3D Search: Have you ever imagined what it might be like to search in 3D?
A list of text is the traditional model
We tend to accept and assume that the way we search, whether its on the internet browser, at work or on our own laptop, is the way it is meant to be. We use words (i.e., search terms) and get the results in the form of a textual list (or sometimes as icons). We have got very used to handling lists of data but they are not easy to assimilate. They require effort to read and understand. Also, text is very one dimensional. A list of search results on a page are all related to the search terms we have used but they all have differences. The words represent far more than the list of characters they comprise.
But of course it doesn’t have to be that way. In future things might be different. Perhaps you want to see your results grouped into emotions (Love, anger, happy, sad etc) or it might be nice to have them separated into categories, concepts or genres. Perhaps they can be displayed in a way that helps us understand the relative abundance or similarity of results. These extra features enrich our experience and allow us to eliminate unwanted results quickly. We see some of these things when we buy books or music but it hasn’t percolated into our everyday experience yet.
So what about 3D Search and what do we mean by 3D?
Our search engines give us multiple pages of results but we don’t often go beyond page two without changing our search terms. Imagine instead that the search results are grouped together based on how closely they are related to each other. So results that might ordinarily appear on page 1, 3 and 5 are shown close together because they are closely related. If that were possible, how might you display that relatedness?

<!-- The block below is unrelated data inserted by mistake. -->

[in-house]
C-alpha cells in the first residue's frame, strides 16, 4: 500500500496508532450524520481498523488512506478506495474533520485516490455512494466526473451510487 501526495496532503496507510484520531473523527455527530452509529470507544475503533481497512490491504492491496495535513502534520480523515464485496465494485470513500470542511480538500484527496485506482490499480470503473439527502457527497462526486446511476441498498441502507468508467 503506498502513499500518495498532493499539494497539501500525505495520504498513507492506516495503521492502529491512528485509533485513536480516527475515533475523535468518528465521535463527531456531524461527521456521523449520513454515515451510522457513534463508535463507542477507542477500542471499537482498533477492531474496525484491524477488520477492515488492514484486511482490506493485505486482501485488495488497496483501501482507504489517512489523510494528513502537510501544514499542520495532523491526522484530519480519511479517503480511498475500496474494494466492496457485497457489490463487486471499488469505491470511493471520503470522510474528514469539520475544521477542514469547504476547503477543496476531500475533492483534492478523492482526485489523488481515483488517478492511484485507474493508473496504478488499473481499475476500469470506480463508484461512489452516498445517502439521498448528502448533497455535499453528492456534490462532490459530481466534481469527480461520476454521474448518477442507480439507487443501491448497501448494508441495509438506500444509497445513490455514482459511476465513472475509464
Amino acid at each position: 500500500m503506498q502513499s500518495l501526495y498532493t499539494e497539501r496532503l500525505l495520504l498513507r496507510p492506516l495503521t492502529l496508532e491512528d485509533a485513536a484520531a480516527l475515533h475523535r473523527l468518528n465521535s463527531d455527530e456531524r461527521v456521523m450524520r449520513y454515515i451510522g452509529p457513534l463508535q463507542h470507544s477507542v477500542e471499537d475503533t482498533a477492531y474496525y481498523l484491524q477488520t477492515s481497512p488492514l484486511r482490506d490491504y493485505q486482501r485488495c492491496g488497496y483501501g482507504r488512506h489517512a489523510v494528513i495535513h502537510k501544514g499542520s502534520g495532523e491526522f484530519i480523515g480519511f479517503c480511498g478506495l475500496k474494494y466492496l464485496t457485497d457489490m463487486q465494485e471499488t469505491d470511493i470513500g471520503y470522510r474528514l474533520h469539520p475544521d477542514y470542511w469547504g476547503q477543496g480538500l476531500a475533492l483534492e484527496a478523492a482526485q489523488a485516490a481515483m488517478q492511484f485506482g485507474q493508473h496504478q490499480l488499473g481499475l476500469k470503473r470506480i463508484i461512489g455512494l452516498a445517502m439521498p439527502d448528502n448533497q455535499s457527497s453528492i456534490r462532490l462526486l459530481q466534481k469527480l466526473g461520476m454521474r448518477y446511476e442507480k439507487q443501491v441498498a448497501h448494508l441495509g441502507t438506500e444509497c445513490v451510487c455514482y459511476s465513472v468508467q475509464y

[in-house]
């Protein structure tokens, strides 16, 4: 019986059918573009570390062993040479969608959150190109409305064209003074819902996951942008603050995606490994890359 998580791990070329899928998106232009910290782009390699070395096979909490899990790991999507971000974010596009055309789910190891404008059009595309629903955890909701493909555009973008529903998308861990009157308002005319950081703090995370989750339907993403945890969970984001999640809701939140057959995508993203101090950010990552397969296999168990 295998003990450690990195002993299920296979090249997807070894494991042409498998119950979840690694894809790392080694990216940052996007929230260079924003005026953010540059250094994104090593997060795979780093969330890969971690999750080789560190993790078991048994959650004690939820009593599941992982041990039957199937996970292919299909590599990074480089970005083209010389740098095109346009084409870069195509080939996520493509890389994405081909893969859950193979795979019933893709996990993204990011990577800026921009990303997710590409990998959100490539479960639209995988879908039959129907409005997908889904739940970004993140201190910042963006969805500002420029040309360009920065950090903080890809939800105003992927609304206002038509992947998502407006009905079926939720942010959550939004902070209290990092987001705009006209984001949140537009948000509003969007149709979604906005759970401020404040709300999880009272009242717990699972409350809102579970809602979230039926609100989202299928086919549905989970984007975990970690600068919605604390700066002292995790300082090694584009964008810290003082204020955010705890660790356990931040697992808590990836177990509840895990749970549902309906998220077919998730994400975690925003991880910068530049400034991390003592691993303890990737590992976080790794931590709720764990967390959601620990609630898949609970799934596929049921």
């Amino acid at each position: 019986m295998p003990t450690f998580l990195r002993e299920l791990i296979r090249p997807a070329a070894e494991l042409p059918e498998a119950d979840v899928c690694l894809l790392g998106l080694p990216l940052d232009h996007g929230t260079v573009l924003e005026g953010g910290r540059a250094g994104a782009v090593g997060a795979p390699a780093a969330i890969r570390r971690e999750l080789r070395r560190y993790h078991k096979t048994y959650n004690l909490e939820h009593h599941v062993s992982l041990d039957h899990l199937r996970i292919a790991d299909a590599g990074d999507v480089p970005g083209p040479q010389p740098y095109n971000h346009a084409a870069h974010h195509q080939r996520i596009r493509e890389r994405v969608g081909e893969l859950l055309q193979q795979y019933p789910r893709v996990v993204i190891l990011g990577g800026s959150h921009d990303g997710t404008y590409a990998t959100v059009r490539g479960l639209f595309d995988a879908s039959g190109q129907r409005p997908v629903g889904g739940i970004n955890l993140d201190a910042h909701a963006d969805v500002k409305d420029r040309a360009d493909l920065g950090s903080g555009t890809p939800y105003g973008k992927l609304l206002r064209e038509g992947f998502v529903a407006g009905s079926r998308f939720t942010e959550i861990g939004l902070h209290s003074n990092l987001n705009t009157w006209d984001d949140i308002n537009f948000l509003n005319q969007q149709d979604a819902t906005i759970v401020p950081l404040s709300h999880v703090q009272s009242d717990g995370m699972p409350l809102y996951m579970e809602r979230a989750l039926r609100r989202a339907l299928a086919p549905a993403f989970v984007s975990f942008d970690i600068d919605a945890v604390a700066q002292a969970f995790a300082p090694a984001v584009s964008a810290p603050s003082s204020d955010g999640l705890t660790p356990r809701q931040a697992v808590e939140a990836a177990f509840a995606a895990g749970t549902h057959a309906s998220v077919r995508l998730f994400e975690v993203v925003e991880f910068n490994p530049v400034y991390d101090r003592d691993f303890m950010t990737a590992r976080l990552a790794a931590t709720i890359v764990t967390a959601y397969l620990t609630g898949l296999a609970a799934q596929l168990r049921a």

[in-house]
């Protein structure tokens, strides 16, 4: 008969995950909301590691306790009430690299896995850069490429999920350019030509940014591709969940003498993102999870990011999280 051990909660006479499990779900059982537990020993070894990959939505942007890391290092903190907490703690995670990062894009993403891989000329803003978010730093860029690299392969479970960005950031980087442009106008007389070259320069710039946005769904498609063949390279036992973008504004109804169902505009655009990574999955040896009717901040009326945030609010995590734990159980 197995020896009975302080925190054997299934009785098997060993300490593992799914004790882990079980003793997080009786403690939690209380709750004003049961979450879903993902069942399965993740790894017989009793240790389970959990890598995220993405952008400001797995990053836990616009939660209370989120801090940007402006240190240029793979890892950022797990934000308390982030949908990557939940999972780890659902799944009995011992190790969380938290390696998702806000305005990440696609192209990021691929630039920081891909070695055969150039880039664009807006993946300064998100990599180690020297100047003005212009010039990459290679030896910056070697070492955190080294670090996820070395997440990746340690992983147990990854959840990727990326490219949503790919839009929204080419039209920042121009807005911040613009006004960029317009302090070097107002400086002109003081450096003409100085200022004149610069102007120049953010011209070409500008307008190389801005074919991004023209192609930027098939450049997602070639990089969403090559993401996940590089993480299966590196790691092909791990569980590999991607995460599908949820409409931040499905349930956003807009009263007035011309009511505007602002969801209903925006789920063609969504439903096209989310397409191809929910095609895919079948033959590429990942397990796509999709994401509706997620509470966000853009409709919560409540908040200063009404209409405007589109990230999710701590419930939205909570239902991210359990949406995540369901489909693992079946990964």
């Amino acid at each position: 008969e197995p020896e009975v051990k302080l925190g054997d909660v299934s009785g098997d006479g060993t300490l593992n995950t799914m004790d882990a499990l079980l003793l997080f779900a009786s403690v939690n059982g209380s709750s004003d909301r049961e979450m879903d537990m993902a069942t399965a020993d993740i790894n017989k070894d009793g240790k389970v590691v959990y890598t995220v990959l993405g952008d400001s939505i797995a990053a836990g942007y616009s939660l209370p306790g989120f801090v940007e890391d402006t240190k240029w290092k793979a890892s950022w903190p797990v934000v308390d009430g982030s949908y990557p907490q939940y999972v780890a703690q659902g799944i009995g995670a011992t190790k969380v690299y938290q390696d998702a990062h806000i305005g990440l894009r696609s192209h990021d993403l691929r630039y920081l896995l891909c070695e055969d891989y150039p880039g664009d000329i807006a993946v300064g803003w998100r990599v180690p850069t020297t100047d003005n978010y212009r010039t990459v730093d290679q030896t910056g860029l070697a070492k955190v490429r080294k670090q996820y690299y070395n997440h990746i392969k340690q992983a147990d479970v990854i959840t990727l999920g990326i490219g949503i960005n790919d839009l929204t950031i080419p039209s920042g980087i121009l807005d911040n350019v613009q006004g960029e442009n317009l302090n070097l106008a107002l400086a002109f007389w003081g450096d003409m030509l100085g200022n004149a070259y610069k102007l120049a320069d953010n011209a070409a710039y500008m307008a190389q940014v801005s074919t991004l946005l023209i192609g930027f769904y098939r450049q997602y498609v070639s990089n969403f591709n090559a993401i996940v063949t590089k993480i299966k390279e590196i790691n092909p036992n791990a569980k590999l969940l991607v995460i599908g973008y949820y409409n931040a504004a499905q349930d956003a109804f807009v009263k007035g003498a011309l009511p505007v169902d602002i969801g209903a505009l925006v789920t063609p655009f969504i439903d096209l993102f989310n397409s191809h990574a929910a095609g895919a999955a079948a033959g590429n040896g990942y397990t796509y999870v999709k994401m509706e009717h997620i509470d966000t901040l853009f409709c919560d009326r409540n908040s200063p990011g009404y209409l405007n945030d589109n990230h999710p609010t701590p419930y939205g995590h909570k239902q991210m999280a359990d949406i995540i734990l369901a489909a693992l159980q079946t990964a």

Some of us are used to seeing network diagrams. These use nodes to represent “things” and connectors to represent the relationships between them. Imagine a network diagram, visualised in such a manner, that it was possible to explore it in 3D.
As an exploration of the possibilities, Symilarity created this demonstration visualisation. It was built using data from biomedical patent applications processed by Symilarity’s Helix Insight Engine product. It has two sets of nodes, one representing documents and one representing search terms. The proximity of the nodes represents the relatedness of the data, with the size of the nodes representing the number of documents or terms that are clustered together. Whilst the user interface only serves to run the visualisation, you will get a sense of the way it might work.
What becomes immediately obvious is the differences in proximity helps us understand the relative closeness of items to the search term. The way terms or documents are clustered together helps us recognise their close relationship with each other. Also, colour helps with the assimilation process. Here colour differentiates between documents and terms (words). The experience is an immersive one and great for both browsing the data and focusing upon a particular part of the data. A picture paints a thousand words as the old saying goes.
Clearly there are some drawbacks to this approach. You can imagine searching in this way might take more time, because there are more results to see and navigate. Also because it is in 3D and you can move inside the search results, inevitably there is data outside your field of view. The result you are looking for might be right behind you or just obscured by the object in front of you.
Here at Symilarity, we believe the future of search and search visualisation will include techniques that make it easier to assimilate and navigate the results. All the potential options rely upon us enriching our data with additional attributes that can be used to group our results in different ways. Whilst you might not want to use this type of 3D search to find your nearest cappuccino, it might be used to detect major criminal gangs or identify the candidate drugs for new disease treatments.